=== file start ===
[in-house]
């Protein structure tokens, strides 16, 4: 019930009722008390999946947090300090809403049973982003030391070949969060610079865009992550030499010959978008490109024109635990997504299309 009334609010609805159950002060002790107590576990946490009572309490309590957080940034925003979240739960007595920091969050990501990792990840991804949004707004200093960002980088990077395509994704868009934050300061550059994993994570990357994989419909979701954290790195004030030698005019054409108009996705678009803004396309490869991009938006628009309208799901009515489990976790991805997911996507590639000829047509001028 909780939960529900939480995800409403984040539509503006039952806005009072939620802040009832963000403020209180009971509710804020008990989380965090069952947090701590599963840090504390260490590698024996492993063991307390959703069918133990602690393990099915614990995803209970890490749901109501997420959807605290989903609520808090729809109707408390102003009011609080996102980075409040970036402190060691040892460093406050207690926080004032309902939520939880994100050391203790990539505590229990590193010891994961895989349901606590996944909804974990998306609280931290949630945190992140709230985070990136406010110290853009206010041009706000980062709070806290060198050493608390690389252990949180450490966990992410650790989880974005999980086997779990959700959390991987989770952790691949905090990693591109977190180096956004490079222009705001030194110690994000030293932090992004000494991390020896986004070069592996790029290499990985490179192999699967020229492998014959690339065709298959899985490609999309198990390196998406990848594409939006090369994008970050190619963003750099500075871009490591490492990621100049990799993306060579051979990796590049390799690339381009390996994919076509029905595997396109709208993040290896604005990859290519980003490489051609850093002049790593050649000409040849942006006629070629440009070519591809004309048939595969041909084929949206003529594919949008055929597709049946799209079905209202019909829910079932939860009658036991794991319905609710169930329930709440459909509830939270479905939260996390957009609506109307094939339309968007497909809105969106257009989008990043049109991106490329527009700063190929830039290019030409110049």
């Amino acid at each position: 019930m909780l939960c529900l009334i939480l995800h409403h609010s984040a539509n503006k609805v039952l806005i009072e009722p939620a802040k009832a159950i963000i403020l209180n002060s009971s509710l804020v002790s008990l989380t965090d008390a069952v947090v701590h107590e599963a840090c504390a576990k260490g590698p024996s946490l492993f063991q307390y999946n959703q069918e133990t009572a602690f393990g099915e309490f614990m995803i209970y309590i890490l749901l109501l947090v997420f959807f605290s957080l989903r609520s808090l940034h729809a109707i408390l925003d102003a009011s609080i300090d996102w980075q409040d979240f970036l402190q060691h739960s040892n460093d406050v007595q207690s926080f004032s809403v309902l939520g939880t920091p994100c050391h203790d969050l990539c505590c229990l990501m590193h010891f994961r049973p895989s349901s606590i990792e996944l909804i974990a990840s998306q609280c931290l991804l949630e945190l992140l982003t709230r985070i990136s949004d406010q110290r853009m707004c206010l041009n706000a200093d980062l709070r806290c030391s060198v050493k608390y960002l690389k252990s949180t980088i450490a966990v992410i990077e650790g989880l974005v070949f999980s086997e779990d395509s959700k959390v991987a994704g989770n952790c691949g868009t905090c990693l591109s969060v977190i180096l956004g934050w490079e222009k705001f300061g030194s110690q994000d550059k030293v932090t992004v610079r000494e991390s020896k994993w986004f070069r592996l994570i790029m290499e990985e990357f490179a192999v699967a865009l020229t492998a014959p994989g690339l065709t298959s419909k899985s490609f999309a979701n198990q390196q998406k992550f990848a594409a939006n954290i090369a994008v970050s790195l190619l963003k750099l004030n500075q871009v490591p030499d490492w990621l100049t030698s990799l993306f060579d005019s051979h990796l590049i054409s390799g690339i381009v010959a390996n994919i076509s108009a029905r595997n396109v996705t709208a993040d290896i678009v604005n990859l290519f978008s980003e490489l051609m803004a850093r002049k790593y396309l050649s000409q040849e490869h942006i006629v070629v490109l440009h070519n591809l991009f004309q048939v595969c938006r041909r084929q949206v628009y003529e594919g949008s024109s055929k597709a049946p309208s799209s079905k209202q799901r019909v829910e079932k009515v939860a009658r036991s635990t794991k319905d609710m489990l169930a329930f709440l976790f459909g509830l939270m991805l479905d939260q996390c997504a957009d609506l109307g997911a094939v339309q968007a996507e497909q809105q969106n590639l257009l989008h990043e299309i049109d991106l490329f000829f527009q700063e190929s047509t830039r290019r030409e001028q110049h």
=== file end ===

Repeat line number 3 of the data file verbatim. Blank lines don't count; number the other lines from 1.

């Amino acid at each position: 019930m909780l939960c529900l009334i939480l995800h409403h609010s984040a539509n503006k609805v039952l806005i009072e009722p939620a802040k009832a159950i963000i403020l209180n002060s009971s509710l804020v002790s008990l989380t965090d008390a069952v947090v701590h107590e599963a840090c504390a576990k260490g590698p024996s946490l492993f063991q307390y999946n959703q069918e133990t009572a602690f393990g099915e309490f614990m995803i209970y309590i890490l749901l109501l947090v997420f959807f605290s957080l989903r609520s808090l940034h729809a109707i408390l925003d102003a009011s609080i300090d996102w980075q409040d979240f970036l402190q060691h739960s040892n460093d406050v007595q207690s926080f004032s809403v309902l939520g939880t920091p994100c050391h203790d969050l990539c505590c229990l990501m590193h010891f994961r049973p895989s349901s606590i990792e996944l909804i974990a990840s998306q609280c931290l991804l949630e945190l992140l982003t709230r985070i990136s949004d406010q110290r853009m707004c206010l041009n706000a200093d980062l709070r806290c030391s060198v050493k608390y960002l690389k252990s949180t980088i450490a966990v992410i990077e650790g989880l974005v070949f999980s086997e779990d395509s959700k959390v991987a994704g989770n952790c691949g868009t905090c990693l591109s969060v977190i180096l956004g934050w490079e222009k705001f300061g030194s110690q994000d550059k030293v932090t992004v610079r000494e991390s020896k994993w986004f070069r592996l994570i790029m290499e990985e990357f490179a192999v699967a865009l020229t492998a014959p994989g690339l065709t298959s419909k899985s490609f999309a979701n198990q390196q998406k992550f990848a594409a939006n954290i090369a994008v970050s790195l190619l963003k750099l004030n500075q871009v490591p030499d490492w990621l100049t030698s990799l993306f060579d005019s051979h990796l590049i054409s390799g690339i381009v010959a390996n994919i076509s108009a029905r595997n396109v996705t709208a993040d290896i678009v604005n990859l290519f978008s980003e490489l051609m803004a850093r002049k790593y396309l050649s000409q040849e490869h942006i006629v070629v490109l440009h070519n591809l991009f004309q048939v595969c938006r041909r084929q949206v628009y003529e594919g949008s024109s055929k597709a049946p309208s799209s079905k209202q799901r019909v829910e079932k009515v939860a009658r036991s635990t794991k319905d609710m489990l169930a329930f709440l976790f459909g509830l939270m991805l479905d939260q996390c997504a957009d609506l109307g997911a094939v339309q968007a996507e497909q809105q969106n590639l257009l989008h990043e299309i049109d991106l490329f000829f527009q700063e190929s047509t830039r290019r030409e001028q110049h």